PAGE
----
The “Sex and the City” sequel “And Just Like That…” has wrapped the first season but the conversation about Miranda Hobbes’ storyline keeps going.

Miranda sparked debate after ending her long marriage to Steve Brady (David Eigenberg) and found romance with the nonbinary character Che Diaz (Sara Ramirez). Fans felt her wild ways were out of character for the straight lined lawyer they grew to love.

READ MORE: Cynthia Nixon Defends Treatment Of Steve In ‘And Just Like That,’ Discusses Whether Che Is Funny

“I think that’s a bizarre reaction,” Nixon told Vogue.

“First of all, I think Miranda is brave, and I think Miranda is charging forward,” Nixon said. “She doesn’t know where she’s going exactly, but she knows she has to go somewhere. And I think that’s always been true of Miranda, right?”

“Miranda’s very smart, and she’s very tenacious, but the idea that she’s levelheaded — she’s never been levelheaded!” she continued. “She’s a loose cannon, a very opinionated loose cannon. She’s always been a bull in a china shop and losing her temper and blowing things up then having to backtrack when she calms down.”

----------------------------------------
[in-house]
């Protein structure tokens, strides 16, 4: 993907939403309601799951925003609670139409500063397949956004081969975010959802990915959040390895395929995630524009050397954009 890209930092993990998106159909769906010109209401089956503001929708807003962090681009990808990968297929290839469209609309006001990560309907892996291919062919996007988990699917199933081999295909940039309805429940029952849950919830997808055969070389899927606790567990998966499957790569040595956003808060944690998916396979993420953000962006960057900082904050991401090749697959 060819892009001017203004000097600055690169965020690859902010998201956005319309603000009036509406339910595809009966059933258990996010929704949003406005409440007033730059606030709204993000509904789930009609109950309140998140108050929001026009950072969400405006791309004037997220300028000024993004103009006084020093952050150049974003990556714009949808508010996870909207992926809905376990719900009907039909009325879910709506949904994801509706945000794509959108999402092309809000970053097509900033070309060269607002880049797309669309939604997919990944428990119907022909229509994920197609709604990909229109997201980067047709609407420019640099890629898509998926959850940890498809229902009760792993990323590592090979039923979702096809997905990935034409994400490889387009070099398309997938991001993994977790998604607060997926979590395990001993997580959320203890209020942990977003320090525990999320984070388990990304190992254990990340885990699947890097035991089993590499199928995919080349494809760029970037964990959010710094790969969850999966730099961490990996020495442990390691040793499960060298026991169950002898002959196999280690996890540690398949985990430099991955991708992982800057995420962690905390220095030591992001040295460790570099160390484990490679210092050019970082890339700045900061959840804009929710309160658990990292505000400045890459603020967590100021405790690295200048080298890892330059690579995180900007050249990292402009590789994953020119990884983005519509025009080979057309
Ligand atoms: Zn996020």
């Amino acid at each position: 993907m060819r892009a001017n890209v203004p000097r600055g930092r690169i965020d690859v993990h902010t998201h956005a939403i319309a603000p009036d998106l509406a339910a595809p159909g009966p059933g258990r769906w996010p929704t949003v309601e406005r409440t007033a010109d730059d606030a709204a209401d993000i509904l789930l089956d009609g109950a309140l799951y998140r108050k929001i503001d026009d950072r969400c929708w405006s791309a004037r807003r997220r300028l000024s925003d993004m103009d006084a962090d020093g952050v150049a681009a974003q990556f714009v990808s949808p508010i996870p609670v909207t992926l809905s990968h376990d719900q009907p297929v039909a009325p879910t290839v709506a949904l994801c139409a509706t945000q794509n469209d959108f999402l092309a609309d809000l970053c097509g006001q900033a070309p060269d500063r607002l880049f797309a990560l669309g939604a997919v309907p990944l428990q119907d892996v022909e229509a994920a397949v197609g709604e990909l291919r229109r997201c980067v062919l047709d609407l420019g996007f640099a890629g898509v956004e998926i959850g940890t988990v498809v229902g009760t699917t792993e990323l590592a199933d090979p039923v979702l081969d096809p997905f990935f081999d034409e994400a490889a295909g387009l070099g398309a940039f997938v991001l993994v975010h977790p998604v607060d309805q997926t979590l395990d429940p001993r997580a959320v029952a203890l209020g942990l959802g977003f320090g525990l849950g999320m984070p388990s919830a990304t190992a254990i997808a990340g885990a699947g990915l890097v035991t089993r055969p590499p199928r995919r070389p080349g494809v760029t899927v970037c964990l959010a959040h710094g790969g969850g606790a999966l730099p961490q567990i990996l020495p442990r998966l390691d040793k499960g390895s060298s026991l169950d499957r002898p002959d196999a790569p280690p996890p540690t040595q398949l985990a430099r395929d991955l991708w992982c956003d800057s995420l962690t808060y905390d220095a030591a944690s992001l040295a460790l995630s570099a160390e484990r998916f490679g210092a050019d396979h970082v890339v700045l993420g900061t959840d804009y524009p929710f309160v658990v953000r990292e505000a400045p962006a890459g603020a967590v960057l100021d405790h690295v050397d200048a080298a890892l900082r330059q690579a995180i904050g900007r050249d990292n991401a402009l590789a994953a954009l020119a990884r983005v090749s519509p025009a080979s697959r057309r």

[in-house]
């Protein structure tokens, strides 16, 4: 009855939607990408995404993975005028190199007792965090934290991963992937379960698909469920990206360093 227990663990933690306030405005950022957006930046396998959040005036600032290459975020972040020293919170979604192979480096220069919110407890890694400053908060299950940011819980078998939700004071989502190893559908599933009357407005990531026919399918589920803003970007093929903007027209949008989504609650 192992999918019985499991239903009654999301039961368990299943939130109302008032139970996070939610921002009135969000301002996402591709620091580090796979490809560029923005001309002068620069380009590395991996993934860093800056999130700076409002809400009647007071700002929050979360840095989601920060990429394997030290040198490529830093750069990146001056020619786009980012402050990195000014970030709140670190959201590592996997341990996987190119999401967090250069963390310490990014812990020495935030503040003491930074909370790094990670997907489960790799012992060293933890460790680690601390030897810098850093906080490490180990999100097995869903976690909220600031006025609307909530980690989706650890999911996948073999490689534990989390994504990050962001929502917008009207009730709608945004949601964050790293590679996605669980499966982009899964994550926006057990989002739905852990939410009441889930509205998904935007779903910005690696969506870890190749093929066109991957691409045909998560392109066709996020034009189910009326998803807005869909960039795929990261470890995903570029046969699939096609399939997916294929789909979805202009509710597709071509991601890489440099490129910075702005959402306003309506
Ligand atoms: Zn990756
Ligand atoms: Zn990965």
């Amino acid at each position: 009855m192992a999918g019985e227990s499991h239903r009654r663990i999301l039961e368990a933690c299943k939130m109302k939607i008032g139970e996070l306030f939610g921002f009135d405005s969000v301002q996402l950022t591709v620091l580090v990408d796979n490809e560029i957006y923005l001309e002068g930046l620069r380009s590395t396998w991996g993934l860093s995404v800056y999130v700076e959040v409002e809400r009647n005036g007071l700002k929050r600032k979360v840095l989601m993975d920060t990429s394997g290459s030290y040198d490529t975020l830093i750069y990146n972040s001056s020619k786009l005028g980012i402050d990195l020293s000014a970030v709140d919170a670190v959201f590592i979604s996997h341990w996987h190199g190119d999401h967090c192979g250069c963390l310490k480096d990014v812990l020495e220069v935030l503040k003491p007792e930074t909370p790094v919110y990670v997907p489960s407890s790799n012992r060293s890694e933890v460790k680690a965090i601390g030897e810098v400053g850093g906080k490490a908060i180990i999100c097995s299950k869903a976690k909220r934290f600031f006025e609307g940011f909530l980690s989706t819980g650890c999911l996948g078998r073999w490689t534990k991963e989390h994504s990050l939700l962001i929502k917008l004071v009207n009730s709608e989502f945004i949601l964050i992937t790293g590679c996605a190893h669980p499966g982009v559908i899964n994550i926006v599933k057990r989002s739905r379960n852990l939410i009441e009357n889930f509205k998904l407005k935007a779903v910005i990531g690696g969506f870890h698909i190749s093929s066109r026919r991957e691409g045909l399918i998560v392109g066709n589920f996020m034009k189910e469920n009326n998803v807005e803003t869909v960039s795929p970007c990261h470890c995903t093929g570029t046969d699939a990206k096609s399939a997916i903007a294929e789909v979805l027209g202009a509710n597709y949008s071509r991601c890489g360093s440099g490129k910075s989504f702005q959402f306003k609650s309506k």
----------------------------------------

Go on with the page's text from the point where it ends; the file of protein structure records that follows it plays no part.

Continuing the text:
READ MORE: Cynthia Nixon Responds To Criticism Of Miranda Hobbes Amid ‘Giant Changes’ In ‘And Just Like That’

Nixon also compared Miranda’s choice between Steve and Che to that of Carrie Bradshaw (Sarah Jessica Parker) picking between Big (Chris Noth) and Aidan Shaw (John Corbett).

“It reminds me very much of Carrie and some of her most seminal moments of being in love with Mr. Big and trying to make herself be in love with Aidan but having an affair,” Nixon said. “Like I was saying before, a feminist show shouldn’t be agitprop, it shouldn’t be propaganda showing women as these sensible, wise, kind, attractive people. First of all, who wants to watch that?”

“It’s to show women and our struggles and our dreams and our foibles. You don’t always know where you’re going. Those are the people that I’m interested in, not the people who are playing it safe,” Nixon concluded.